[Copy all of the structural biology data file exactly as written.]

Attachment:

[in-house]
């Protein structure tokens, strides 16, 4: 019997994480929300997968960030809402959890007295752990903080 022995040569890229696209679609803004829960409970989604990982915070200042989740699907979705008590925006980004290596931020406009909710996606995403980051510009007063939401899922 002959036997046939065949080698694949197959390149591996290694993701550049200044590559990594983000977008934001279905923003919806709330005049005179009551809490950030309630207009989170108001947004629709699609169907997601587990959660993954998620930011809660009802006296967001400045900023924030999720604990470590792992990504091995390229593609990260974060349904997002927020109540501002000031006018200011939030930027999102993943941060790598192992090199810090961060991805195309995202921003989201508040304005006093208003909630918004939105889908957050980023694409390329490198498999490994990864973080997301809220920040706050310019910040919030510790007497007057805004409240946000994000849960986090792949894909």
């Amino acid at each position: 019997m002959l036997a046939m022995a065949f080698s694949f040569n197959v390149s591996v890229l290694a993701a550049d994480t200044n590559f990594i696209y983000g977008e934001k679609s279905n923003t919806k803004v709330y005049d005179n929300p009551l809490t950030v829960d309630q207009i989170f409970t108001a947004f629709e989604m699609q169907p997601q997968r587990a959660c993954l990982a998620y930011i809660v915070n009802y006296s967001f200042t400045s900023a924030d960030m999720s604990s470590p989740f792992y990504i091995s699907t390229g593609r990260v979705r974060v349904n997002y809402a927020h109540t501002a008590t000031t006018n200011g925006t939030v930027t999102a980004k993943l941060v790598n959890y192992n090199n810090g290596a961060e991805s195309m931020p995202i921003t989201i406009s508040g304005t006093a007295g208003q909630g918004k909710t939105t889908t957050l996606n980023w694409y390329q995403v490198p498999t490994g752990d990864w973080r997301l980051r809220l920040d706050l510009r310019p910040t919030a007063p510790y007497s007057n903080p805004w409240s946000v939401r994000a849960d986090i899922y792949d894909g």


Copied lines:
[in-house]
């Protein structure tokens, strides 16, 4: 019997994480929300997968960030809402959890007295752990903080 022995040569890229696209679609803004829960409970989604990982915070200042989740699907979705008590925006980004290596931020406009909710996606995403980051510009007063939401899922 002959036997046939065949080698694949197959390149591996290694993701550049200044590559990594983000977008934001279905923003919806709330005049005179009551809490950030309630207009989170108001947004629709699609169907997601587990959660993954998620930011809660009802006296967001400045900023924030999720604990470590792992990504091995390229593609990260974060349904997002927020109540501002000031006018200011939030930027999102993943941060790598192992090199810090961060991805195309995202921003989201508040304005006093208003909630918004939105889908957050980023694409390329490198498999490994990864973080997301809220920040706050310019910040919030510790007497007057805004409240946000994000849960986090792949894909």
């Amino acid at each position: 019997m002959l036997a046939m022995a065949f080698s694949f040569n197959v390149s591996v890229l290694a993701a550049d994480t200044n590559f990594i696209y983000g977008e934001k679609s279905n923003t919806k803004v709330y005049d005179n929300p009551l809490t950030v829960d309630q207009i989170f409970t108001a947004f629709e989604m699609q169907p997601q997968r587990a959660c993954l990982a998620y930011i809660v915070n009802y006296s967001f200042t400045s900023a924030d960030m999720s604990s470590p989740f792992y990504i091995s699907t390229g593609r990260v979705r974060v349904n997002y809402a927020h109540t501002a008590t000031t006018n200011g925006t939030v930027t999102a980004k993943l941060v790598n959890y192992n090199n810090g290596a961060e991805s195309m931020p995202i921003t989201i406009s508040g304005t006093a007295g208003q909630g918004k909710t939105t889908t957050l996606n980023w694409y390329q995403v490198p498999t490994g752990d990864w973080r997301l980051r809220l920040d706050l510009r310019p910040t919030a007063p510790y007497s007057n903080p805004w409240s946000v939401r994000a849960d986090i899922y792949d894909g």